Two Koussevitzky commissions have their day in the sun here, in performances vibrantly restored by Andrew Rose.
BARTOK: Concerto for Orchestra; PISTON: Symphony No. 3 in C – Boston Sym. Orch./ Serge Koussevitzky – Pristine Audio PASC 463, 67:34 [avail. in various formats from www.pristineclassical.com] ****:
Conductor Serge Koussevitzky (1874-1951) commissioned the 1943 Bartok Concerto for Orchestra, having been informed that Bartok suffered from leukemia in relatively dire poverty, and wished to instill in the composer a sense of creative purpose. Dedicated to the memory of Natalie Koussevitzky, the music exploits the power of the individual instrumental choirs to act in a concertante mode, virtuosos within an expanded corps of virtuosi. We hear the famed BSO resonance early in this radio broadcast reading of 30 December 1944, in the first movement Introduzione – Andante non troppo, wherein flute solo Georges Laurent displays his fluent, artistic persuasion. The brass fugato section proves no less lustrous, a kind of modern Gabrieli moment in modal style.
Given the special relationship between composer and conductor, we find Koussevitzky’s whimsical charm in the second movement Giuoco delle coppie quite telling, with jabbing string pizzicatos and ritenuti observed rigorously. The muted trumpets project an eerie piety in the midst of the playfulness. The heavy bass line for the opening of the Elegia, along with the chilling winds, thrusts us into the same, gothic world as Bluebeard’s Castle. The opening motif from movement one returns, more expressive and emotionally wrought. The BSO second violin and viola tone cast their own mournfulness. Koussevitzky moves the Intermezzo interroto briskly, the emphasis on the long line. The rude intrusion of the Shostakovich Seventh motif appears completely a la burlesca, via the tuba and trombone. Georges Laurent’s heady flute sound appears once more as part of the epilogue. In this version, Bartok’s expanded last movement Pesante – Presto hustles before us, a demoniac moto perpetuo. The woodwind writing conveys any number of Bulgarian rhythmic devices and string folk effects, some sul ponticello. The brass and tympani sections of the BSO quite blaze with ecstatic energy, testifying to the composer’s claim to its life-asserting qualities. This performance has had prior (noisier) incarnation – at least they claim the same broadcast date – on Naxos (8.110105), although that release does not credit a restoration engineer.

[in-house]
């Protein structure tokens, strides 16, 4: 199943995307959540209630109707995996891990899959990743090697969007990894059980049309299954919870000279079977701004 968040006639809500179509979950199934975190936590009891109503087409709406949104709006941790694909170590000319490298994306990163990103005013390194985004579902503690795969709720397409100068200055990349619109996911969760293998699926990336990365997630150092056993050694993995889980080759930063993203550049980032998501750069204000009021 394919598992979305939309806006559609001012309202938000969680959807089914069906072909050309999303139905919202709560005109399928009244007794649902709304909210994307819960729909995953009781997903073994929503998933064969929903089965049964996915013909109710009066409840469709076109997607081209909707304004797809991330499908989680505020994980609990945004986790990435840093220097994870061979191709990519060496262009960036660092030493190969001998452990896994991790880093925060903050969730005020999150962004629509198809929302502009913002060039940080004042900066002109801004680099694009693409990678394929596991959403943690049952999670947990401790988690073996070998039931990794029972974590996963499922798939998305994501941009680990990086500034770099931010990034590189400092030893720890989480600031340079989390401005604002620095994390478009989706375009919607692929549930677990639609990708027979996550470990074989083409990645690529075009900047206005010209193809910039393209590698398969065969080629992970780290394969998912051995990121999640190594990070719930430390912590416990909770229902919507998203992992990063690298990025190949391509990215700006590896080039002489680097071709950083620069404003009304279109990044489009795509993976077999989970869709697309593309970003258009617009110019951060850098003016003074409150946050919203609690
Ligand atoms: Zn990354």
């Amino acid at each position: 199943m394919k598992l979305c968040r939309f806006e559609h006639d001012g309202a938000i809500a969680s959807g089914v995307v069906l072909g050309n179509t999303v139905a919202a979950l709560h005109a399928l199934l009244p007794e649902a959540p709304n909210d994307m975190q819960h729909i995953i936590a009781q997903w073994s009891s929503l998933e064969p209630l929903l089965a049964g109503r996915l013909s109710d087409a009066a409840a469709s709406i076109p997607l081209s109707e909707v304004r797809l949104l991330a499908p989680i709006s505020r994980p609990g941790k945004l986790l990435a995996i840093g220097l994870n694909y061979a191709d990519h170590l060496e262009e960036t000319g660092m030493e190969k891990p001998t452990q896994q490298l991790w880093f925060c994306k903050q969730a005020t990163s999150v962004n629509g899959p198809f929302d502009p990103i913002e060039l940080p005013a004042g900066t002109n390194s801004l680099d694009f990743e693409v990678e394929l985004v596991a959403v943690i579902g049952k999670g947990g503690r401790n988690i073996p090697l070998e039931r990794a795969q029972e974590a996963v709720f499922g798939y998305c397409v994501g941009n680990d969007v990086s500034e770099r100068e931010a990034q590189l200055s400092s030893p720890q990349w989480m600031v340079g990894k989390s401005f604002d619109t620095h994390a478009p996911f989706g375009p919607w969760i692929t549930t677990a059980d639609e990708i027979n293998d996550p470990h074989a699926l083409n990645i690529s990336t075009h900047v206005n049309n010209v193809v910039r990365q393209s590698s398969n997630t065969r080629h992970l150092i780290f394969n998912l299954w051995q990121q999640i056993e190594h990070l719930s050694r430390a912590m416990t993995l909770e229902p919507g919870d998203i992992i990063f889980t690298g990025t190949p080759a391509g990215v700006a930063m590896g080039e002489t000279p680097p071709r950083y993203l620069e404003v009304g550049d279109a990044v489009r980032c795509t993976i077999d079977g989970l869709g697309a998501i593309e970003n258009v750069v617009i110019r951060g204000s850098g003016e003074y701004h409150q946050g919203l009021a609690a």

In his note to the recording, producer Andrew Rose provides some historical context to the Piston Third Symphony: “Walter Piston’s Symphony No. 3 had been premiered by Koussevitzky at Symphony Hall in Boston on 9th January 1948, the first of ten performances given over the course of the next twelve months. The Eighth of these took place on 31 December, from which this broadcast recording was taken. Piston’s composition had won the Pulitzer Prize for composition in 1947, and its finale has been seen as a celebration of the end of the Second World War.” The opening Andantino conveys at first a soft, bucolic ethos in various woodwinds, harp, and strings, a tri-thematic prelude in C Major. The 5/4 time signature does inject an unstable pulse that can become insistent, and does, as the music achieves a solemn monumentality.
Koussevitzky and the BSO then engage in a colorful Scherzo in F Major, 2/4, that exploits polyphony effectively. Along with busy winds and brass, the percussion section makes its bravura presence felt. The melodic content becomes elegiac and texturally thinned out, only to return, da capo, to the frenetic activity of the opening motifs. The expansive Adagio in G, 4/4, means to show off the Koussevitzky string tone. The string divisi bear some aspect of Baroque sonority, albeit in a melancholy, romantic sensibility. The music moves into variations by way of winds and harp. The meditative anguish the music contains in the string line comes to a valedictory conclusion through the solo viola and the French horn. Piston once more demonstrates his hand at counterpoint in the energetic Allegro finale, a ¾ sonata-form that we might ascribe to Copland or Randall Thompson. A martial tune strikes up against the low strings in polyphony. Both catchy and splashy, the music indulges in some bravura sonorities, the tympanist quite busy with syncopated cadences. In a tender episode, Koussevitzky elicits that BSO warmth that remains his very own. A triumphant element asserts its hegemony over all, and this elation quite sweeps us away.
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